An asteroid almost as tall as the Blackpool Tower in England is hurtling towards Earth’s orbit at an astonishing speed.
The space rock, which is being watched by NASA, is on track to enter Earth’s orbit on Tuesday November 10, 2020.
It is expected to zip past Earth at a speed of 25,050 miles per house, which is the equivalent to 11.20 kilometre per second.
NASA estimates the rock, dubbed 2020 UL3, fly by at 12:48 Eastern Standard Time, which is 6.48 British Standard Time.
NASA predicts the asteroid to be anywhere between 53m and 130m, which is the equivalent of 173 and a whopping 426 foot.
To put this into perspective, the Blackpool Tower, which was built on 14 May 1894 and stands on the seafront of Blackpool, England, is around 154m.
Without its spire, the tower is just above 135m, making the asteroid almost the size as the iconic seaside tourist attraction at its upper limit.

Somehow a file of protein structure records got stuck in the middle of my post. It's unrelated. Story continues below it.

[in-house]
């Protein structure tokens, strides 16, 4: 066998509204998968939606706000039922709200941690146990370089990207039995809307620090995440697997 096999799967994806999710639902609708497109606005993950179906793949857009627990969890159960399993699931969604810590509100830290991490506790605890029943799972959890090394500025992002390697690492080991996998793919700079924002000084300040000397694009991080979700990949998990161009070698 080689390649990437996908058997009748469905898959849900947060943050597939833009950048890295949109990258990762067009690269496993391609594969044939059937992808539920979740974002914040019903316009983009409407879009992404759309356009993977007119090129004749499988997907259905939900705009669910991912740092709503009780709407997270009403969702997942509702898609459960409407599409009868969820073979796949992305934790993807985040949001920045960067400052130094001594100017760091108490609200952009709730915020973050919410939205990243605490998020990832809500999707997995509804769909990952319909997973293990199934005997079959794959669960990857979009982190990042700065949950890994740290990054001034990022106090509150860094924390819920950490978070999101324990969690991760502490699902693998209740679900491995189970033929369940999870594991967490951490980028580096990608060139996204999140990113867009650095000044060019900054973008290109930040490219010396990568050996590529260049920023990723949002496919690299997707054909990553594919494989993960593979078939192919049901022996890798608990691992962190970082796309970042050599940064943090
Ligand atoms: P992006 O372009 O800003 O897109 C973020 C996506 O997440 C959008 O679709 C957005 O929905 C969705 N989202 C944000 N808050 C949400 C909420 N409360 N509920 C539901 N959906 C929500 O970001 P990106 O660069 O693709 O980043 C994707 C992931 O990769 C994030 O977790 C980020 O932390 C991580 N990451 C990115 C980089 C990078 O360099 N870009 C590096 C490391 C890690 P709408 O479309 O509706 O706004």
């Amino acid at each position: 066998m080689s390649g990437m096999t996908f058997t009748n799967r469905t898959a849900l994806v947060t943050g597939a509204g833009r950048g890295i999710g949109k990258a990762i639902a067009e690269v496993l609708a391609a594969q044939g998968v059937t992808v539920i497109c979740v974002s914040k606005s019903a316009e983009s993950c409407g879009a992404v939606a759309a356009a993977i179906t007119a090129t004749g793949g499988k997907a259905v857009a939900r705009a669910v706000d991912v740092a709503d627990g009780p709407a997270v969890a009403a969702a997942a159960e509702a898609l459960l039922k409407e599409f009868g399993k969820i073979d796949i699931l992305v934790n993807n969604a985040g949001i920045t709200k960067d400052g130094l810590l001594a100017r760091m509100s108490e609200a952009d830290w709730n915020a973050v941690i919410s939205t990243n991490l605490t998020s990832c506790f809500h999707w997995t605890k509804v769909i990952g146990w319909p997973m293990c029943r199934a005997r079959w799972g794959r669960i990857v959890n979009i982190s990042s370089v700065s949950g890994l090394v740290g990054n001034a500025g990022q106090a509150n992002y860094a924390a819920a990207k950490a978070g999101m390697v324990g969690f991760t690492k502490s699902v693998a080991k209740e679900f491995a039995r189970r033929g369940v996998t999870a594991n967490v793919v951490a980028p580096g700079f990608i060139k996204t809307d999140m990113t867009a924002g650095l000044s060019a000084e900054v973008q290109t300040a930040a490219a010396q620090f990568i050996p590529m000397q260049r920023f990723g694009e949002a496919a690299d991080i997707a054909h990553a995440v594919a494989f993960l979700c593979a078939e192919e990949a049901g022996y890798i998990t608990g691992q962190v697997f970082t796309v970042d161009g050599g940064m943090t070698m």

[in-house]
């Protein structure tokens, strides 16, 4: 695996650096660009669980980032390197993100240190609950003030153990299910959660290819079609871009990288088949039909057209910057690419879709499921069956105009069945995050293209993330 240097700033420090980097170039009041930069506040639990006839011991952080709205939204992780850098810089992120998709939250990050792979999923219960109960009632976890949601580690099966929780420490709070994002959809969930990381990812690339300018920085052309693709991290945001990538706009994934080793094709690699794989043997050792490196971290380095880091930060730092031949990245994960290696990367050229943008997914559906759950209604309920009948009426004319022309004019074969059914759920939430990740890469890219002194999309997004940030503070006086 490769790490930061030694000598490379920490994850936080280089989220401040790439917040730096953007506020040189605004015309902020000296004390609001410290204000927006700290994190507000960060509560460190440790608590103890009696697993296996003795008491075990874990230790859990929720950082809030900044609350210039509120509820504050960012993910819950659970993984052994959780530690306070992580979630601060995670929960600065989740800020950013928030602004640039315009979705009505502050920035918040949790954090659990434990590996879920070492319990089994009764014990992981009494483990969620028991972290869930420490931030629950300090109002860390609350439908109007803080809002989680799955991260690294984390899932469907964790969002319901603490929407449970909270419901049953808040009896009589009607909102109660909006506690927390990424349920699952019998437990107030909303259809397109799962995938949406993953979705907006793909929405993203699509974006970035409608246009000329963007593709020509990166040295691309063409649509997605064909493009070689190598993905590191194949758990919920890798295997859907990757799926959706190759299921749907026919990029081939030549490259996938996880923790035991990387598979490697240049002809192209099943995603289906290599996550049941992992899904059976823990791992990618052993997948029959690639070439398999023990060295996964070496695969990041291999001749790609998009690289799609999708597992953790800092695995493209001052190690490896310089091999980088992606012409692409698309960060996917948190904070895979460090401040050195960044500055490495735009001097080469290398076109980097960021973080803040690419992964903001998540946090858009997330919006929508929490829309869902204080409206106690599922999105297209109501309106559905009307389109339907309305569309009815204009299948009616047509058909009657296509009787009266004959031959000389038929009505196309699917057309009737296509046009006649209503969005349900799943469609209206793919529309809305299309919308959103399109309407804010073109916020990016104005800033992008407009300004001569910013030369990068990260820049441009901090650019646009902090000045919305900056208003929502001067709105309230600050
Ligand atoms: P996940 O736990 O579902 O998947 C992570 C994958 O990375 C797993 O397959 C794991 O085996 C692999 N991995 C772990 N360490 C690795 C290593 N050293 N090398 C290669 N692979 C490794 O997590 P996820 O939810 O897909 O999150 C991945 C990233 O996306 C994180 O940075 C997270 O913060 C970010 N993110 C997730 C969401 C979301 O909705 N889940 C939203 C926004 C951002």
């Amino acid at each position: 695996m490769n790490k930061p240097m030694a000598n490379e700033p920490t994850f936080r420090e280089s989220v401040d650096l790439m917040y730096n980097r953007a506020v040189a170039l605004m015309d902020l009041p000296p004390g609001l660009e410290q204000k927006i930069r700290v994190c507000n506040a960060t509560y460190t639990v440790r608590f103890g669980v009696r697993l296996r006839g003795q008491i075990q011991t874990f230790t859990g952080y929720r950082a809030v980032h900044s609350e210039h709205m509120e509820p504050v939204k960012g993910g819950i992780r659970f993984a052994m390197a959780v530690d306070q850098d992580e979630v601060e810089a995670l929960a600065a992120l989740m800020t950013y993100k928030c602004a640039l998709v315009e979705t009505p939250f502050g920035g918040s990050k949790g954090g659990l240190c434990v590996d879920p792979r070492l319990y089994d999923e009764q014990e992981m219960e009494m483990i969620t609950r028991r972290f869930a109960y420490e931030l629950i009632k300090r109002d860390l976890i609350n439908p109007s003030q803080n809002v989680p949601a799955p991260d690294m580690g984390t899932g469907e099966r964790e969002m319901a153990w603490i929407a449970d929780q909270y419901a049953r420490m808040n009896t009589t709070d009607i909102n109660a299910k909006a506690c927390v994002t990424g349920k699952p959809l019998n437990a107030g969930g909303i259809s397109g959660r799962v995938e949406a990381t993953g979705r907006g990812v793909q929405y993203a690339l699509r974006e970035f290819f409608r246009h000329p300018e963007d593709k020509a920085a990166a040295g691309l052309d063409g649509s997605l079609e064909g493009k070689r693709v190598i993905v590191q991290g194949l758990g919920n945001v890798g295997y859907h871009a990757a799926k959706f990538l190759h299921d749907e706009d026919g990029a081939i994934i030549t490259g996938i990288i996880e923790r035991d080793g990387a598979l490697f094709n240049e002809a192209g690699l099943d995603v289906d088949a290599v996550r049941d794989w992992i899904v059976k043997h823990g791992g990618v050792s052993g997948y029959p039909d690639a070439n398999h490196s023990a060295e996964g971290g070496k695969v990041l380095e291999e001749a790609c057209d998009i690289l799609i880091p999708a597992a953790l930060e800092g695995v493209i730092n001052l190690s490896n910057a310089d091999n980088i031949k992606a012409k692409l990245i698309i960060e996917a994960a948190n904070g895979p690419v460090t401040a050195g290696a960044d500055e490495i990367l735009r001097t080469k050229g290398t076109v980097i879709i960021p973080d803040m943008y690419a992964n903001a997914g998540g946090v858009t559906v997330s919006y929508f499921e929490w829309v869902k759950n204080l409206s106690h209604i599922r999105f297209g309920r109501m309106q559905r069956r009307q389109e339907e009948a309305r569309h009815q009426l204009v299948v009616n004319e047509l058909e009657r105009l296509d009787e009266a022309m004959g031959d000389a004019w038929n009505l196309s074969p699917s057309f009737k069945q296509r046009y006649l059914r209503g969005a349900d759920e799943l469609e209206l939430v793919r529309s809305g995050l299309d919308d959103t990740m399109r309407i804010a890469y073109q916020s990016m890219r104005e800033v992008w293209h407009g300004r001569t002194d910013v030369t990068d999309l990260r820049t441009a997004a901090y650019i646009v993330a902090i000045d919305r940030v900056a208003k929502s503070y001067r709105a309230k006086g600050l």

UL3 has been identified as an Apollo asteroid, which is an asteroid that crosses Earth’s orbit as it passes through space.
It is also classed as a Near Earth Object, which according to NASA, is a term used to describe comets and asteroids that have been nudged by the gravitational attraction of nearby planets into orbits that allow them to enter the Earth’s neighbourhood.
To be classed as an NEO an object also has to come within 1.3 astronomical units.
That may seem close, but asteroid UL3 is currently estimated to passed through space at a a distance of 0.039 astronomical units from Earth.
To put this into perspective, this is the equivalent to 3,625,276 Earth land miles.
It is highly unlikely UL3 will cause any issues for Earth and life on our planet, but in rare instances they can cause problems for weather systems.
Earth hasn’t seen an asteroid of apocalyptic scale since the space rock that wiped out the dinosaurs 66million years ago.